Starting this month, all new vehicles containing event data recorders or black boxes are required to meet certain criteria laid out by the National Highway Traffic Safety Administration (NHTSA). This streamlined approach will help to ensure the black boxes properly record crash information, are universally accurate and operate at a certain level of crash survivability.
The new requirements include a provisions aimed at standardizing the data collected from black boxes. These standards will make it easier to for anyone involved in legal actions resulting from a car accident to use that data as evidence of what occurred.
The new rules for manufacturers also require that the data must be easily retrievable and that the black boxes measure the impact of car accidents, the engine speed and throttle position, steering input and the speed of air-bag deployment in specific ways.
Event data records have a circuit board with a memory chip and data jack which collect and store data from the vehicle. Many newer car models have black boxes installed and roughly 92 percent of 2010 models that weigh up to 8,481 pounds already have them installed.
Black boxes constantly record data from the vehicle, with the new data replacing the old data on the memory chip. If the air bags deploy or there is impact to the vehicle, the black box shuts down and collects the last few seconds of data in the memory chip.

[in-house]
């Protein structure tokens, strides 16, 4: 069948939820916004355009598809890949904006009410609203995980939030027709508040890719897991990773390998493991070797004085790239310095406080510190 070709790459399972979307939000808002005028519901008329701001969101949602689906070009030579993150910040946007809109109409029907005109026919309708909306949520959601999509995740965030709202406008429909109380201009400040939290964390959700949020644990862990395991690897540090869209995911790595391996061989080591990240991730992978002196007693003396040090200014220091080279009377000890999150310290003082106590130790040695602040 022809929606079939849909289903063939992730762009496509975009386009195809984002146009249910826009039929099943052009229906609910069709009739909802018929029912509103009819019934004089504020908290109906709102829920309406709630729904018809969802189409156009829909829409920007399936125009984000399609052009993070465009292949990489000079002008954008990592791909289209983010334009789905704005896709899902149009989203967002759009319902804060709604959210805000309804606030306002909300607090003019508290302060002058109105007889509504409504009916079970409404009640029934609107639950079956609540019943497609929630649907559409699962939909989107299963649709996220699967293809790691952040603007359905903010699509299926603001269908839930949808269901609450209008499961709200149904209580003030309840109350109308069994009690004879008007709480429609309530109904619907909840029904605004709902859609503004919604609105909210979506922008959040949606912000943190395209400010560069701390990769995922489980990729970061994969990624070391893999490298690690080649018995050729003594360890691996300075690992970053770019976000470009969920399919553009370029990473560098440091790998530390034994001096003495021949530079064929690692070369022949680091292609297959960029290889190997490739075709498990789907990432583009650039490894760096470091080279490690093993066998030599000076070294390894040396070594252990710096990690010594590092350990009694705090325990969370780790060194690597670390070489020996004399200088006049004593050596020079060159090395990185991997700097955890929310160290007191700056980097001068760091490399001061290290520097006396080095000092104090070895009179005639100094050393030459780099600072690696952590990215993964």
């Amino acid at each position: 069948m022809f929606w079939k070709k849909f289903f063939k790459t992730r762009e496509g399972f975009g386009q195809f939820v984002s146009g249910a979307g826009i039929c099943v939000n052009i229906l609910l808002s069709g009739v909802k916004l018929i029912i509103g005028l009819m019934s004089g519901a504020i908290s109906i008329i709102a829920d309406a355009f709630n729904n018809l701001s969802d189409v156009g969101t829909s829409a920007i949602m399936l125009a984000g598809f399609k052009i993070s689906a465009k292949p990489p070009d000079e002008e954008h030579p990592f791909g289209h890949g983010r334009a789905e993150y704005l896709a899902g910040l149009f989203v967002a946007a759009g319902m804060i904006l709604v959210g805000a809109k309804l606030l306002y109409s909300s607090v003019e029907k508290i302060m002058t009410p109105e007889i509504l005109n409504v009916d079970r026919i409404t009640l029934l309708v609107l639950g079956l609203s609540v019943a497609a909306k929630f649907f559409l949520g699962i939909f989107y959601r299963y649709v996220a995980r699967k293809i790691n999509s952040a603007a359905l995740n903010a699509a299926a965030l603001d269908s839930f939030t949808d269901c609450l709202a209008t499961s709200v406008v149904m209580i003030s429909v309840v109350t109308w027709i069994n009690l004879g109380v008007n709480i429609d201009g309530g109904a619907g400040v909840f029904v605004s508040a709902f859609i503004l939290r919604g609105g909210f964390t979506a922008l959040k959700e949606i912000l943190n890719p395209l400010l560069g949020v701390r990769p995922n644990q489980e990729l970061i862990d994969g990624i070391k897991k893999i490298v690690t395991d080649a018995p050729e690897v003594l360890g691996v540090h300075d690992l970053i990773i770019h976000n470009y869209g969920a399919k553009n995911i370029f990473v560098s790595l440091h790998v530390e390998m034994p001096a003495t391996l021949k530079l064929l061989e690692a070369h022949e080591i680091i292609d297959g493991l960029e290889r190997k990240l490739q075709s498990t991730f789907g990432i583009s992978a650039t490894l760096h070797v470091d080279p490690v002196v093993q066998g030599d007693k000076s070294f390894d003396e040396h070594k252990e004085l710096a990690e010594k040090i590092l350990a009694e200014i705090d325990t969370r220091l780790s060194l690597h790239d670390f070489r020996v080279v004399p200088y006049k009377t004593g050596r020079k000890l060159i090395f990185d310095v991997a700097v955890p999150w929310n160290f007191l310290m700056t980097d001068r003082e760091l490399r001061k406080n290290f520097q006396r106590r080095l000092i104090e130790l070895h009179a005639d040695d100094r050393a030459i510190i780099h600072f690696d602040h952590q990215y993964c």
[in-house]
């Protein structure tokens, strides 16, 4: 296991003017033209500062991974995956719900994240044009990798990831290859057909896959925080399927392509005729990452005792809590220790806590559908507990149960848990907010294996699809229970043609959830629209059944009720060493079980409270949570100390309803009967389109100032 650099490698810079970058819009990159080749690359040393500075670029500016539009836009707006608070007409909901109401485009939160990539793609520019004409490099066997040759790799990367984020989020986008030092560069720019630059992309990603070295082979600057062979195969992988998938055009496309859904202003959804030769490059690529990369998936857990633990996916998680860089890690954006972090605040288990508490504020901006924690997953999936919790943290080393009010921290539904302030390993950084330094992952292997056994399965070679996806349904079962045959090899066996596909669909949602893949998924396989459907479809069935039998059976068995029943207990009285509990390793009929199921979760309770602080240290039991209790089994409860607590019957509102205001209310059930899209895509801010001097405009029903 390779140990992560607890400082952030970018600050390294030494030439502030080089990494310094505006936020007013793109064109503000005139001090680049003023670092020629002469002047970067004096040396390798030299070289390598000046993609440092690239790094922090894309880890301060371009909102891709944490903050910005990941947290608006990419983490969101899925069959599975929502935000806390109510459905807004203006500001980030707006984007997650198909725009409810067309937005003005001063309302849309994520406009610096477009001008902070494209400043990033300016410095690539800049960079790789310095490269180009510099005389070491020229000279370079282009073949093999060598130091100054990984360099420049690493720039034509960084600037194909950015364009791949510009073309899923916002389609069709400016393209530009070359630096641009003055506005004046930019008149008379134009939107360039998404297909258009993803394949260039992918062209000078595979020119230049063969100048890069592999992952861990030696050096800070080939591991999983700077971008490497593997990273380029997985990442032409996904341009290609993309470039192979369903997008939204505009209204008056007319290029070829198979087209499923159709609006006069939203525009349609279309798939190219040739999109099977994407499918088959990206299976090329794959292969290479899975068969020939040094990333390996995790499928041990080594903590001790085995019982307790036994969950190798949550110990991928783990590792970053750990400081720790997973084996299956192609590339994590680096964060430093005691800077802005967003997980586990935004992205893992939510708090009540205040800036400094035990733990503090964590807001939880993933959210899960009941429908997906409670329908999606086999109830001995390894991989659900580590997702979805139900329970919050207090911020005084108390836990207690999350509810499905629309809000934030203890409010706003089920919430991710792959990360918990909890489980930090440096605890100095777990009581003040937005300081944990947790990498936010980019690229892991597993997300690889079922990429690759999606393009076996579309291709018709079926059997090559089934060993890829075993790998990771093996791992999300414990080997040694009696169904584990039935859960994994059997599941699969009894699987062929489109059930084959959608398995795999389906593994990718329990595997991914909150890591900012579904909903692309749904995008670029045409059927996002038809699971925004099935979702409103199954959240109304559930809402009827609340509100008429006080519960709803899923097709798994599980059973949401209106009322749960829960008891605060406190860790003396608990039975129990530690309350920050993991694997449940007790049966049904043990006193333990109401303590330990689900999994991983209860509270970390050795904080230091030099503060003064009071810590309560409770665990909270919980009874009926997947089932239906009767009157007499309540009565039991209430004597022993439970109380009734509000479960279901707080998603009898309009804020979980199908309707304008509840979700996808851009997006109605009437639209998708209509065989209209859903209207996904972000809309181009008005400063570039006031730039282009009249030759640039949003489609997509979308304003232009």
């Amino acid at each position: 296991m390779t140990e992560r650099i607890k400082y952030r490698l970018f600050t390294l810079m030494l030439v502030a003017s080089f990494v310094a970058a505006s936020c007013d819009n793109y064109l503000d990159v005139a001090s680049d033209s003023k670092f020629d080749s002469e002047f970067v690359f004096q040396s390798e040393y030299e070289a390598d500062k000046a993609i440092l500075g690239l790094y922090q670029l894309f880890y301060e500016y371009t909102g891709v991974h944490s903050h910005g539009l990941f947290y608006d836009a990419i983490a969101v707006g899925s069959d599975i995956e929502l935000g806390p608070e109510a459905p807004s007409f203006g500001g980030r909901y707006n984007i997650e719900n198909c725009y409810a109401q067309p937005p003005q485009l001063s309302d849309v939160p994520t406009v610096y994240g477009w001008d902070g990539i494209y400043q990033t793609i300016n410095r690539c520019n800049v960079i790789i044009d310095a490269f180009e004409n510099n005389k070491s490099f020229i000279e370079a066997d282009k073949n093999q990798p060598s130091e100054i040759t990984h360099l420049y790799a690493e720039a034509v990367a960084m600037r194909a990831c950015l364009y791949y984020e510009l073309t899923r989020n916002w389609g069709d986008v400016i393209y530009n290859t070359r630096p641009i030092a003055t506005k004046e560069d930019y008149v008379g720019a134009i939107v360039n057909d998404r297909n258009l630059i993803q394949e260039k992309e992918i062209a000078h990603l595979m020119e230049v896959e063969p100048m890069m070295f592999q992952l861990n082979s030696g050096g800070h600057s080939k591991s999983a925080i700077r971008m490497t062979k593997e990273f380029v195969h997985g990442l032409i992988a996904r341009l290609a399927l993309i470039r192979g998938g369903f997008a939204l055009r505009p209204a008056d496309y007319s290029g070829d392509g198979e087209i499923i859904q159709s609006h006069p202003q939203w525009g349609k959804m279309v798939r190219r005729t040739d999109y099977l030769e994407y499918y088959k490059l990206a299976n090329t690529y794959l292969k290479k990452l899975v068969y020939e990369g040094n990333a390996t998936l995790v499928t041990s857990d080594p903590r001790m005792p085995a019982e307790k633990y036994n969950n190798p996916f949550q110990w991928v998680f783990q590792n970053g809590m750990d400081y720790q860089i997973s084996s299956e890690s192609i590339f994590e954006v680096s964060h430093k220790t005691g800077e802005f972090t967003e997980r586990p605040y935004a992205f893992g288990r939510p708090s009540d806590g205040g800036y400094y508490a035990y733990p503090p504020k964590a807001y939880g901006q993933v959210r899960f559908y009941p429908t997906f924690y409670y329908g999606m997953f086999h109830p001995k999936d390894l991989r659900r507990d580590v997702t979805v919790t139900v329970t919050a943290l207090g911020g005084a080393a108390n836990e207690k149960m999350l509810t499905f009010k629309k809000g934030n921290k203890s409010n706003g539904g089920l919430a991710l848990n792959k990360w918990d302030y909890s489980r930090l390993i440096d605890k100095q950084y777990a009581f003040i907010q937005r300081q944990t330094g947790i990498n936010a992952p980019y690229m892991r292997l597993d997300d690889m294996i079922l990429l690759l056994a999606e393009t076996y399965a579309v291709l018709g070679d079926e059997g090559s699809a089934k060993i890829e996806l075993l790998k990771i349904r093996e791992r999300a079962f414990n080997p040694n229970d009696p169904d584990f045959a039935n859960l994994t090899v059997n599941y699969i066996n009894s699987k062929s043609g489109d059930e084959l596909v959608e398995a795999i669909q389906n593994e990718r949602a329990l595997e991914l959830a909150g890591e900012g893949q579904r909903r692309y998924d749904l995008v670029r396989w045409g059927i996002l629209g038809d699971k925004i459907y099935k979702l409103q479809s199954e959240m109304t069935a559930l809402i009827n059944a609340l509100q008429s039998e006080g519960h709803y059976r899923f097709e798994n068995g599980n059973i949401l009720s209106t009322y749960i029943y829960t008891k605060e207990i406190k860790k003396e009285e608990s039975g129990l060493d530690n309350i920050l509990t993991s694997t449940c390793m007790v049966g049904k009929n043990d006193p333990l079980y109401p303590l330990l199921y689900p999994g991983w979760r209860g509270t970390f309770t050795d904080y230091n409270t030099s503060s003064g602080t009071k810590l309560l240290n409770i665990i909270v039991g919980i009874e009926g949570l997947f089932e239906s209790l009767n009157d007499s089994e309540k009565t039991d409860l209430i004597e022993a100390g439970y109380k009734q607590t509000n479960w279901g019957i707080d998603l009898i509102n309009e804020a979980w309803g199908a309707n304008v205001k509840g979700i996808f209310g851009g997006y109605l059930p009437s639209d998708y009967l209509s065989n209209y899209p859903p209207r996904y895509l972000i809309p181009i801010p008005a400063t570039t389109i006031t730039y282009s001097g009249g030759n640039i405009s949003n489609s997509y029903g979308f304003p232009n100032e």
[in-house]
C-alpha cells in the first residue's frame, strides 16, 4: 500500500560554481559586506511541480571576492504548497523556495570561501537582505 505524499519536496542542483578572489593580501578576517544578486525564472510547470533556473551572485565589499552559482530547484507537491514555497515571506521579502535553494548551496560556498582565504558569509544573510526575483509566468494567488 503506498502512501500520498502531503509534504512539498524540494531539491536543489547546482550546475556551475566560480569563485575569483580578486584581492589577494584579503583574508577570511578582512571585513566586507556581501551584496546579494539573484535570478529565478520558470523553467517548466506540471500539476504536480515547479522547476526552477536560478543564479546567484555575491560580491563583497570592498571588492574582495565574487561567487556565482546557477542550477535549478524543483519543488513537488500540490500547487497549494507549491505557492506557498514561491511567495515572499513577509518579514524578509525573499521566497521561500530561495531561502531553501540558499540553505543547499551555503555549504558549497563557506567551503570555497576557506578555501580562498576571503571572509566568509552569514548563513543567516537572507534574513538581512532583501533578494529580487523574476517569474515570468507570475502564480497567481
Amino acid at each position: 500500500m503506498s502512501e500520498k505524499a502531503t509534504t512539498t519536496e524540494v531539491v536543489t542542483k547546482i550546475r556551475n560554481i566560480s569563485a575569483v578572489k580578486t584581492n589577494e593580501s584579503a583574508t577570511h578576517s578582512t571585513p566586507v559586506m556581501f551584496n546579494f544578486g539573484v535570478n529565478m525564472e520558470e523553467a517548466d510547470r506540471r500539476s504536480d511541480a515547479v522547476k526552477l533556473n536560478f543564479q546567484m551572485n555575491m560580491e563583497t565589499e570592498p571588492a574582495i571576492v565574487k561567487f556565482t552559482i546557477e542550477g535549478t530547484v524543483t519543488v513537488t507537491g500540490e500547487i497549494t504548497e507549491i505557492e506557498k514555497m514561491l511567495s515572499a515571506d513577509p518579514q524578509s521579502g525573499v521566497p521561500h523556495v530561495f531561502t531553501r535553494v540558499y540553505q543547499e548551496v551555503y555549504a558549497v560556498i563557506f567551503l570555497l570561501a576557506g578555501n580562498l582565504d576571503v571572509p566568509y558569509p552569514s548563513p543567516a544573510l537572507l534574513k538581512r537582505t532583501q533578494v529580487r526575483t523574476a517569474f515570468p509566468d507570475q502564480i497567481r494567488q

The information collected from black boxes during a car accident can be very beneficial for safety advocates, car manufacturers facing a personal injury lawsuit and victims of car accidents. The data collected can be used in lawsuits to illustrate the causes of car accidents and whether manufacturers or other drivers should be held liable accordingly.
Earlier this year, Congress considered a provision which would have required black boxes to be installed in all new cars, but the measure was defeated in the House. The NHTSA is working to propose a revised standard which would mandate that black boxes be required in all new vehicles, as the NHTSA believes black boxes are key to providing more specific details on vehicle safety systems and possible design failures.
Source: New York Times, "N.H.T.S.A. Sets Standards for Data Collected From Black Boxes in Cars," Matthew L. Wald, Aug. 17, 2012